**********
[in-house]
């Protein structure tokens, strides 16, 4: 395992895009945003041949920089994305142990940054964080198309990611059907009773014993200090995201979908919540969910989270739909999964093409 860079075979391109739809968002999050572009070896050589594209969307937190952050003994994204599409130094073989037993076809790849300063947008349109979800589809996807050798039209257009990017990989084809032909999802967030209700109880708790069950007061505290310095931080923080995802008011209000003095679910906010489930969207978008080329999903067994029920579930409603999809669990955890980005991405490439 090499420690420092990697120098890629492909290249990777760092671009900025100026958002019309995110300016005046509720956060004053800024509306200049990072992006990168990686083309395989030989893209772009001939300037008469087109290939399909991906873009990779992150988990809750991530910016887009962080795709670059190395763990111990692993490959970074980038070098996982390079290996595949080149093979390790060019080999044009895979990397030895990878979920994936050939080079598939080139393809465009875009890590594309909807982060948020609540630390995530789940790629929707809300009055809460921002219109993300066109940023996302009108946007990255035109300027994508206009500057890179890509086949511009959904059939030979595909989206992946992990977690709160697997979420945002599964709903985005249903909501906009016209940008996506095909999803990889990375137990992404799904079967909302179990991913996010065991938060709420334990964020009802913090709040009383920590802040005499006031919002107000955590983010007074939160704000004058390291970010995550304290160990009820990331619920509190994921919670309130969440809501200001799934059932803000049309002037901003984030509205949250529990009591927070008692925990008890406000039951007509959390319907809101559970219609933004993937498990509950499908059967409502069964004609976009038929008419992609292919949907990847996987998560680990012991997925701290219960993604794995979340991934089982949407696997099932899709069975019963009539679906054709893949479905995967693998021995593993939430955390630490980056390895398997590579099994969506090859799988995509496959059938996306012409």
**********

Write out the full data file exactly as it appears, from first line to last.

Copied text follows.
[in-house]
């Protein structure tokens, strides 16, 4: 395992895009945003041949920089994305142990940054964080198309990611059907009773014993200090995201979908919540969910989270739909999964093409 860079075979391109739809968002999050572009070896050589594209969307937190952050003994994204599409130094073989037993076809790849300063947008349109979800589809996807050798039209257009990017990989084809032909999802967030209700109880708790069950007061505290310095931080923080995802008011209000003095679910906010489930969207978008080329999903067994029920579930409603999809669990955890980005991405490439 090499420690420092990697120098890629492909290249990777760092671009900025100026958002019309995110300016005046509720956060004053800024509306200049990072992006990168990686083309395989030989893209772009001939300037008469087109290939399909991906873009990779992150988990809750991530910016887009962080795709670059190395763990111990692993490959970074980038070098996982390079290996595949080149093979390790060019080999044009895979990397030895990878979920994936050939080079598939080139393809465009875009890590594309909807982060948020609540630390995530789940790629929707809300009055809460921002219109993300066109940023996302009108946007990255035109300027994508206009500057890179890509086949511009959904059939030979595909989206992946992990977690709160697997979420945002599964709903985005249903909501906009016209940008996506095909999803990889990375137990992404799904079967909302179990991913996010065991938060709420334990964020009802913090709040009383920590802040005499006031919002107000955590983010007074939160704000004058390291970010995550304290160990009820990331619920509190994921919670309130969440809501200001799934059932803000049309002037901003984030509205949250529990009591927070008692925990008890406000039951007509959390319907809101559970219609933004993937498990509950499908059967409502069964004609976009038929008419992609292919949907990847996987998560680990012991997925701290219960993604794995979340991934089982949407696997099932899709069975019963009539679906054709893949479905995967693998021995593993939430955390630490980056390895398997590579099994969506090859799988995509496959059938996306012409």